Meantime pro-lifers’ refusal to consider the consequences of their single-mindedness is itself profoundly immoral. Consequences like degrading our civic culture by putting a sociopath in the White House. Undermining America’s character as a democratic society founded on truth and reason. This has global impacts on human lives. Two hundred thousand of which — not embryos — have been lost so far in America’s Covid-19 disaster, most of them thanks to Trump being president.

Thanks to the so-called “pro-life” movement.

Rhapsody in Blue

September 17, 2020

I’m no music buff. But being human I enjoy music; mainly music inspiring positive emotion. Often supplying my own words to go with it.

I visit New York City for a yearly midtown event (pre-covid). And hurrying through the rumbustious streets of this city of cities, my inner ear always hears Rhapsody in Blue. Setting the experience to music.

What a pleasure to find in The Humanist magazine an article about Rhapsody by arts editor Daniel Thomas Moran. Discussing its 1924 composition by George Gershwin. But also its meaning. Moran beautifully expresses my own feelings evoked by this music.

It was a sound track for New York, but more, for all of America and what it represented. I can’t improve on Moran’s words:

“[I]t embodies all the hope and exuberance of America at its finest. It was the Jazz Age and the Industrial Age, and the time of an American artistic renaissance in culture and literature . . . .

“It was a time when all our best years seemed ahead of us, when the cauldron of culture and national identity and the embrace by all of that thing that we felt was American was at full boil, in full blossom.

“[W]hen we as a nation and a people seemed to be lifted skyward both literally and figuratively. We were strong and sure and passionate, inspiration was abundant, and we were willing to do the work and take all the risks.”

Yes, this is what I hear in the music. But notice that the foregoing is written in the past tense. That American spirit of Rhapsody in Blue did endure for several decades more — but then lost steam. And in the last few years has fallen off a cliff. Today the country’s psychic ethos is very different. No longer is Rhapsody the anthem of a vibrant American heart and soul. Instead we have the empty, truculent mockery of “Make America Great Again.”

Yet I will end with the words Moran did: “Even in the exuberant echoing vibrato of the opening notes, we can recognize the distant sounds of hope.”

Trump’s depravity explained by his psychologist niece

September 13, 2020

There’s been much psychoanalysis of Trump. Though his depravity seems obvious to any objective observer, supporters dismiss that as baseless partisan slander. Mary Trump cannot be so dismissed. A professional clinical PhD psychologist, she also has intimate first hand knowledge of Donald, her uncle, having been quite close to the family for most of her 55 years. So her book, Too Much and Never Enough: How My Family Created the World’s Most Dangerous Man is absolutely authoritative.

If she were writing to “cash in,” or vent family grudges, she’d have done it years ago, she says. To avoid any such appearance, she refrained during 2016. Now, however, Mary says her speaking out is a matter of “literally life and death” for the country. (Two hundred thousand, at least, have died so far.)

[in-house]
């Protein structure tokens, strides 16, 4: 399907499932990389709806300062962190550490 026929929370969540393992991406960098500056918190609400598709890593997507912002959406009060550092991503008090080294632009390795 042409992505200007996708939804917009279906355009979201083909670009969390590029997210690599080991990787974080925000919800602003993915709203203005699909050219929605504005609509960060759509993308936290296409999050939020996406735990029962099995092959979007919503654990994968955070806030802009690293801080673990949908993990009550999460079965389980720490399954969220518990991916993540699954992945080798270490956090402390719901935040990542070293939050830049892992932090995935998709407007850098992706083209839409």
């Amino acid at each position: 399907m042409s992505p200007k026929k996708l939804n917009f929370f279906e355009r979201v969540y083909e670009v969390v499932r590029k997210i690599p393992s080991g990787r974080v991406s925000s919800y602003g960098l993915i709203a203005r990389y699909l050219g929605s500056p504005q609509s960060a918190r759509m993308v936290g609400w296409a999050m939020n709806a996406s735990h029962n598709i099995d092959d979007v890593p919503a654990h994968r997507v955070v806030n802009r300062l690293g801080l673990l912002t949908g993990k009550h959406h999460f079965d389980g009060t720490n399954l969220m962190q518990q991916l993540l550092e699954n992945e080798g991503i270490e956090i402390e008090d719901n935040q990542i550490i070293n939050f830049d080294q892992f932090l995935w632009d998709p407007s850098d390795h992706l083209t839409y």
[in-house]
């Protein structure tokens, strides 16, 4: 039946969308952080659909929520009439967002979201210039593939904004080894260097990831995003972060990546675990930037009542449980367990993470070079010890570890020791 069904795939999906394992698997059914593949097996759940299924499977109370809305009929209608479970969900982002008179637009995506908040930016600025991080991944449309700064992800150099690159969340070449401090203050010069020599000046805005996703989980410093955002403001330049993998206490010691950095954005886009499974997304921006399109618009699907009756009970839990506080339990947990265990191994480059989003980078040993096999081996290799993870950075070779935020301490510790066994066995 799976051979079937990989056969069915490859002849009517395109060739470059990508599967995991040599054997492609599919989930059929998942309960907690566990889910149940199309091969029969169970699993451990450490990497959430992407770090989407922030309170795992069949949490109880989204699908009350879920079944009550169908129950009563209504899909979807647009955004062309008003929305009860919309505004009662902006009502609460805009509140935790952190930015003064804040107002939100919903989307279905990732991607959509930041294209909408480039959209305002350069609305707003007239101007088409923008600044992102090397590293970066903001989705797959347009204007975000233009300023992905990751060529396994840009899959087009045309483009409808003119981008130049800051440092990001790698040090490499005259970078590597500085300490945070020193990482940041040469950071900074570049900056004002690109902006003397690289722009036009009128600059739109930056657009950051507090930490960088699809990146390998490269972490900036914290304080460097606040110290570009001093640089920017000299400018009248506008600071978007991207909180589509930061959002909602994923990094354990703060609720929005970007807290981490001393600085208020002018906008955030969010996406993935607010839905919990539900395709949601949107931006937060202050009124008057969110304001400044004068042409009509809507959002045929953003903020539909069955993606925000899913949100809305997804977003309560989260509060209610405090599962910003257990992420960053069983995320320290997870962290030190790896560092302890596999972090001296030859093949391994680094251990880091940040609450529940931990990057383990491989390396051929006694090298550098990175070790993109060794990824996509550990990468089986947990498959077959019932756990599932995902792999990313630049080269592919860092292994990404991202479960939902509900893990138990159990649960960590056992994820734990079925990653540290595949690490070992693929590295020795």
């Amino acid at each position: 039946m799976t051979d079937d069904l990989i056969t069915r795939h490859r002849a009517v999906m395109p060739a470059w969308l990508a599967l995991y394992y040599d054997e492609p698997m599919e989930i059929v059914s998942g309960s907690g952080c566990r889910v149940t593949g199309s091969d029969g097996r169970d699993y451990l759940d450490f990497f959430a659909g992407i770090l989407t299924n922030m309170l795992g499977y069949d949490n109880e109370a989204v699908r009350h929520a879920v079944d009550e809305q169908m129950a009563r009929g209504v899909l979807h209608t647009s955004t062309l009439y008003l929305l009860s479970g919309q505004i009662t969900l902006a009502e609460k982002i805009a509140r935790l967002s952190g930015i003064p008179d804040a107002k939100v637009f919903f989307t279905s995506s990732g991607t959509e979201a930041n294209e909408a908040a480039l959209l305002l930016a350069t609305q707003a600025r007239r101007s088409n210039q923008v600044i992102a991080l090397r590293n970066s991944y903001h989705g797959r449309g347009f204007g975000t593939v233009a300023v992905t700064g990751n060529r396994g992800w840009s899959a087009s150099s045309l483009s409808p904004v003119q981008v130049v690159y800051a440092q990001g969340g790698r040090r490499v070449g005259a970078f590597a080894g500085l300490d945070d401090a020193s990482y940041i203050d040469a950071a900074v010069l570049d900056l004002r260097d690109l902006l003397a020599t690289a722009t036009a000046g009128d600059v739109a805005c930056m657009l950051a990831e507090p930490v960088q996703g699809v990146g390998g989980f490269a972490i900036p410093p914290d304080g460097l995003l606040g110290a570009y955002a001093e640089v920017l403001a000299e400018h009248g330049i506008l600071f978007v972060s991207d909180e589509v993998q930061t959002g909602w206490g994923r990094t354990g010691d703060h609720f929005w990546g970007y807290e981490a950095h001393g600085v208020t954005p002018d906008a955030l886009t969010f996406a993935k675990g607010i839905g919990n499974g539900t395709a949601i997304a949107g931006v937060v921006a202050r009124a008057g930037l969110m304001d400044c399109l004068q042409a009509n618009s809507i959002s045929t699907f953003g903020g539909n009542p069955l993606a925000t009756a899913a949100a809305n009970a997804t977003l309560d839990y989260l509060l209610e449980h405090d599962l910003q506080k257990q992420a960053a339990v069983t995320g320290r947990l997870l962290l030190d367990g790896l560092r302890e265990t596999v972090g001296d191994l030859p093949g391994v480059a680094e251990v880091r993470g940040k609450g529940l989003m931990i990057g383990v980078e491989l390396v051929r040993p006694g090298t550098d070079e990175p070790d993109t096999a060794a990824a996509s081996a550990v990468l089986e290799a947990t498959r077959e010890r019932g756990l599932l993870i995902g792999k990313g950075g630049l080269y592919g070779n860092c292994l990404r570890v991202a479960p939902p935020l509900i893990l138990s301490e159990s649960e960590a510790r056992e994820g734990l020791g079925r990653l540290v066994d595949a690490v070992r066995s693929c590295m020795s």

The book is a family saga. There’s a whole genre of “parents from Hell” memoirs. Donald’s mother was missing in action, too fragile and needy to give her five kids any nurturing. But the main character was Donald’s father, Fred Trump, who made a fortune as a property baron. Fred enjoyed only two things in life: money and cruelty. Devoid of human sympathy, his children meant nothing to him except as tools for his ego.

His eldest son was Fred Junior, “Freddy,” Mary’s father. Initially Freddy was tagged as Fred’s successor to run the property empire. He did spend most of his life employed there. Yet Fred himself sabotaged Freddy in that role. His whole existence was a desperate struggle to earn his father’s approval, but he never could; Fred made sure of it. Her father, Mary writes, “withered and died beneath the cruelty and contempt of my grandfather.”

I kept saying to myself, “Freddy, tell your father ‘fuck you,’ walk away, and live your own life.” But Freddy couldn’t. Instead he stuck around and allowed himself to be destroyed. Driven into alcoholism and dying at 42.

Enter Donald, Fred’s younger son. Watching Freddy’s tragic struggle for their father’s respect, Donald went the opposite way. Instead of sucking up to his father and making himself look weak in consequence, Donald acted out as the bad boy and defied his parents at every turn. And not only was he not punished — not only did he escape Freddydom — he quickly found this did perversely gain his father’s approval. Fred saw Donald as his own alter ego. Just as “tough” and ruthless, just as sociopathic. So Donald became the new heir apparent, and soon had the run of the castle.

Some who experience abusive childhoods repeat the syndromes in their own adulthood. Others can overcome that legacy, and, through social interaction with normal people, rebalance their personas into healthier ones. Donald was certainly in the former category. Indeed, the pathologies he developed growing up in that toxic family intensified, to a grotesquely extreme degree.